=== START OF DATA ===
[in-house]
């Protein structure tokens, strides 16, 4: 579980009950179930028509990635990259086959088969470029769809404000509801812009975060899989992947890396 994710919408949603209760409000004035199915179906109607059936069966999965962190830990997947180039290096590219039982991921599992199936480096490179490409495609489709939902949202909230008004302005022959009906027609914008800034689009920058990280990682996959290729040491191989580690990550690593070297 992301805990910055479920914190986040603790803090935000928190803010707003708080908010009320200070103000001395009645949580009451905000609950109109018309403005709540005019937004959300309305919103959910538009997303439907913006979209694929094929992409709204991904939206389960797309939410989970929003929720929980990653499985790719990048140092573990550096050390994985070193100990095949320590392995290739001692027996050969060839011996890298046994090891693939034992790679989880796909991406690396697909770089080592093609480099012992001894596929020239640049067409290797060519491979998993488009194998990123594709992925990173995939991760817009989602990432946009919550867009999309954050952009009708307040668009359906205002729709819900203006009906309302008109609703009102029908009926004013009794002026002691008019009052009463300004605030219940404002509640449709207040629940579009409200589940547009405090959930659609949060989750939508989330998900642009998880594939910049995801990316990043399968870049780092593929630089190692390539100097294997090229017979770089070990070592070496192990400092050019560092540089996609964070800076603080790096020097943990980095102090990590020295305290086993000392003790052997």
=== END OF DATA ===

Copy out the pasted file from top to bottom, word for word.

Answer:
[in-house]
């Protein structure tokens, strides 16, 4: 579980009950179930028509990635990259086959088969470029769809404000509801812009975060899989992947890396 994710919408949603209760409000004035199915179906109607059936069966999965962190830990997947180039290096590219039982991921599992199936480096490179490409495609489709939902949202909230008004302005022959009906027609914008800034689009920058990280990682996959290729040491191989580690990550690593070297 992301805990910055479920914190986040603790803090935000928190803010707003708080908010009320200070103000001395009645949580009451905000609950109109018309403005709540005019937004959300309305919103959910538009997303439907913006979209694929094929992409709204991904939206389960797309939410989970929003929720929980990653499985790719990048140092573990550096050390994985070193100990095949320590392995290739001692027996050969060839011996890298046994090891693939034992790679989880796909991406690396697909770089080592093609480099012992001894596929020239640049067409290797060519491979998993488009194998990123594709992925990173995939991760817009989602990432946009919550867009999309954050952009009708307040668009359906205002729709819900203006009906309302008109609703009102029908009926004013009794002026002691008019009052009463300004605030219940404002509640449709207040629940579009409200589940547009405090959930659609949060989750939508989330998900642009998880594939910049995801990316990043399968870049780092593929630089190692390539100097294997090229017979770089070990070592070496192990400092050019560092540089996609964070800076603080790096020097943990980095102090990590020295305290086993000392003790052997």